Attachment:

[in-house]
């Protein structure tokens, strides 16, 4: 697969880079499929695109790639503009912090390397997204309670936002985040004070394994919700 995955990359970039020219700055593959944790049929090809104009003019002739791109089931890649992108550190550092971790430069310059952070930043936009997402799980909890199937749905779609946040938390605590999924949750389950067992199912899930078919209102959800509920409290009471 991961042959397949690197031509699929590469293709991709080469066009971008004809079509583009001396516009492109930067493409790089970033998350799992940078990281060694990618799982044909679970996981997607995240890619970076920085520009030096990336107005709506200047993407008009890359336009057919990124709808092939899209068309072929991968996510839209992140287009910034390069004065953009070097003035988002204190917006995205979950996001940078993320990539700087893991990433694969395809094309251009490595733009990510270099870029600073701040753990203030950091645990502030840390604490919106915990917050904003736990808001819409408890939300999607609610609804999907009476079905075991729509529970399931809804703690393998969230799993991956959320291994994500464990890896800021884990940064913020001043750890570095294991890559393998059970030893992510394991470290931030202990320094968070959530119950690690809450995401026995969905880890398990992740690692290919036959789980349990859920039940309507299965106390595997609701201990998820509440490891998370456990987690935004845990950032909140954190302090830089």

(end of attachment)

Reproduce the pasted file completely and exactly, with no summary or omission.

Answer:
[in-house]
């Protein structure tokens, strides 16, 4: 697969880079499929695109790639503009912090390397997204309670936002985040004070394994919700 995955990359970039020219700055593959944790049929090809104009003019002739791109089931890649992108550190550092971790430069310059952070930043936009997402799980909890199937749905779609946040938390605590999924949750389950067992199912899930078919209102959800509920409290009471 991961042959397949690197031509699929590469293709991709080469066009971008004809079509583009001396516009492109930067493409790089970033998350799992940078990281060694990618799982044909679970996981997607995240890619970076920085520009030096990336107005709506200047993407008009890359336009057919990124709808092939899209068309072929991968996510839209992140287009910034390069004065953009070097003035988002204190917006995205979950996001940078993320990539700087893991990433694969395809094309251009490595733009990510270099870029600073701040753990203030950091645990502030840390604490919106915990917050904003736990808001819409408890939300999607609610609804999907009476079905075991729509529970399931809804703690393998969230799993991956959320291994994500464990890896800021884990940064913020001043750890570095294991890559393998059970030893992510394991470290931030202990320094968070959530119950690690809450995401026995969905880890398990992740690692290919036959789980349990859920039940309507299965106390595997609701201990998820509440490891998370456990987690935004845990950032909140954190302090830089």